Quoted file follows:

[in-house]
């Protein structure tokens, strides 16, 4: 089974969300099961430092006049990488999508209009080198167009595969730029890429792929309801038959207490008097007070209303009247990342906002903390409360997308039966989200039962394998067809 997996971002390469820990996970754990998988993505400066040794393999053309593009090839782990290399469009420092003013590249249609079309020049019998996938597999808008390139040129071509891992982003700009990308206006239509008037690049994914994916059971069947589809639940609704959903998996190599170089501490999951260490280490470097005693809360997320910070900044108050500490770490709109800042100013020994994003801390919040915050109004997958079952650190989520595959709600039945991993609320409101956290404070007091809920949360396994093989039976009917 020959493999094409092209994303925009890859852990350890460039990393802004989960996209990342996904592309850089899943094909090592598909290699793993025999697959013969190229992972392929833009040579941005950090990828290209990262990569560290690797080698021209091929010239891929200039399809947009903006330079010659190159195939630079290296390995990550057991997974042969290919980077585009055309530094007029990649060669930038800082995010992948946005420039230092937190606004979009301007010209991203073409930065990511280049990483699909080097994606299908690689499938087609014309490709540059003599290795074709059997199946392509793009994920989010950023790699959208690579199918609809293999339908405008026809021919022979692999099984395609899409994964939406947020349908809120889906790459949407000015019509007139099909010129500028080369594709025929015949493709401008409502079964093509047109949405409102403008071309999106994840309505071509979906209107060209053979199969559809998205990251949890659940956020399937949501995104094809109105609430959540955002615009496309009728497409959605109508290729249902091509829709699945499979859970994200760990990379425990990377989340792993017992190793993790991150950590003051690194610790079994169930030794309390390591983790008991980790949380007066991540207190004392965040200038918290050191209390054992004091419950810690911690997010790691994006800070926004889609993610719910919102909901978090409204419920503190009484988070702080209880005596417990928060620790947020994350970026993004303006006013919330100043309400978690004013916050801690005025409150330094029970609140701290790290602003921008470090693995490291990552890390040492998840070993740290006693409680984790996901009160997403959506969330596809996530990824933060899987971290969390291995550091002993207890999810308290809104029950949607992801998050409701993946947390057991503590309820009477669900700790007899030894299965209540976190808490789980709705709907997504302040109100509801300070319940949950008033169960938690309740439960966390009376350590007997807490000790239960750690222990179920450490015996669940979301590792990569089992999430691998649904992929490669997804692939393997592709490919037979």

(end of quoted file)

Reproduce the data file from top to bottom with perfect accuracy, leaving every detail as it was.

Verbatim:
[in-house]
């Protein structure tokens, strides 16, 4: 089974969300099961430092006049990488999508209009080198167009595969730029890429792929309801038959207490008097007070209303009247990342906002903390409360997308039966989200039962394998067809 997996971002390469820990996970754990998988993505400066040794393999053309593009090839782990290399469009420092003013590249249609079309020049019998996938597999808008390139040129071509891992982003700009990308206006239509008037690049994914994916059971069947589809639940609704959903998996190599170089501490999951260490280490470097005693809360997320910070900044108050500490770490709109800042100013020994994003801390919040915050109004997958079952650190989520595959709600039945991993609320409101956290404070007091809920949360396994093989039976009917 020959493999094409092209994303925009890859852990350890460039990393802004989960996209990342996904592309850089899943094909090592598909290699793993025999697959013969190229992972392929833009040579941005950090990828290209990262990569560290690797080698021209091929010239891929200039399809947009903006330079010659190159195939630079290296390995990550057991997974042969290919980077585009055309530094007029990649060669930038800082995010992948946005420039230092937190606004979009301007010209991203073409930065990511280049990483699909080097994606299908690689499938087609014309490709540059003599290795074709059997199946392509793009994920989010950023790699959208690579199918609809293999339908405008026809021919022979692999099984395609899409994964939406947020349908809120889906790459949407000015019509007139099909010129500028080369594709025929015949493709401008409502079964093509047109949405409102403008071309999106994840309505071509979906209107060209053979199969559809998205990251949890659940956020399937949501995104094809109105609430959540955002615009496309009728497409959605109508290729249902091509829709699945499979859970994200760990990379425990990377989340792993017992190793993790991150950590003051690194610790079994169930030794309390390591983790008991980790949380007066991540207190004392965040200038918290050191209390054992004091419950810690911690997010790691994006800070926004889609993610719910919102909901978090409204419920503190009484988070702080209880005596417990928060620790947020994350970026993004303006006013919330100043309400978690004013916050801690005025409150330094029970609140701290790290602003921008470090693995490291990552890390040492998840070993740290006693409680984790996901009160997403959506969330596809996530990824933060899987971290969390291995550091002993207890999810308290809104029950949607992801998050409701993946947390057991503590309820009477669900700790007899030894299965209540976190808490789980709705709907997504302040109100509801300070319940949950008033169960938690309740439960966390009376350590007997807490000790239960750690222990179920450490015996669940979301590792990569089992999430691998649904992929490669997804692939393997592709490919037979």